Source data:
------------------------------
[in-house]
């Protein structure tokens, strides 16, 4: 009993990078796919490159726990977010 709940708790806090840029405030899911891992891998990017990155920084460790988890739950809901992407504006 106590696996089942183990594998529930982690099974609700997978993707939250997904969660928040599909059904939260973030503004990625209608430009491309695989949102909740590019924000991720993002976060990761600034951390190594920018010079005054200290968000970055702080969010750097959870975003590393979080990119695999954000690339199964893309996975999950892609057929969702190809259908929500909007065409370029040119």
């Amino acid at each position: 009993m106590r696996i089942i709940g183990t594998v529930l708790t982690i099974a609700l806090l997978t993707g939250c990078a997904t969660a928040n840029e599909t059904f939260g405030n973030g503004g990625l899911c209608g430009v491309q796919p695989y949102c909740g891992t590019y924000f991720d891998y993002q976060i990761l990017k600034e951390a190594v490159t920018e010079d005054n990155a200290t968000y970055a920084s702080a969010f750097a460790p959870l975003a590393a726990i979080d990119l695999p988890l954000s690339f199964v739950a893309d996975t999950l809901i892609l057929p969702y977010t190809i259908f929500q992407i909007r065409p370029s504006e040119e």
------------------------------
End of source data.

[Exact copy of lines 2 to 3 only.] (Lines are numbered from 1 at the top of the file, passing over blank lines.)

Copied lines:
């Protein structure tokens, strides 16, 4: 009993990078796919490159726990977010 709940708790806090840029405030899911891992891998990017990155920084460790988890739950809901992407504006 106590696996089942183990594998529930982690099974609700997978993707939250997904969660928040599909059904939260973030503004990625209608430009491309695989949102909740590019924000991720993002976060990761600034951390190594920018010079005054200290968000970055702080969010750097959870975003590393979080990119695999954000690339199964893309996975999950892609057929969702190809259908929500909007065409370029040119």
């Amino acid at each position: 009993m106590r696996i089942i709940g183990t594998v529930l708790t982690i099974a609700l806090l997978t993707g939250c990078a997904t969660a928040n840029e599909t059904f939260g405030n973030g503004g990625l899911c209608g430009v491309q796919p695989y949102c909740g891992t590019y924000f991720d891998y993002q976060i990761l990017k600034e951390a190594v490159t920018e010079d005054n990155a200290t968000y970055a920084s702080a969010f750097a460790p959870l975003a590393a726990i979080d990119l695999p988890l954000s690339f199964v739950a893309d996975t999950l809901i892609l057929p969702y977010t190809i259908f929500q992407i909007r065409p370029s504006e040119e």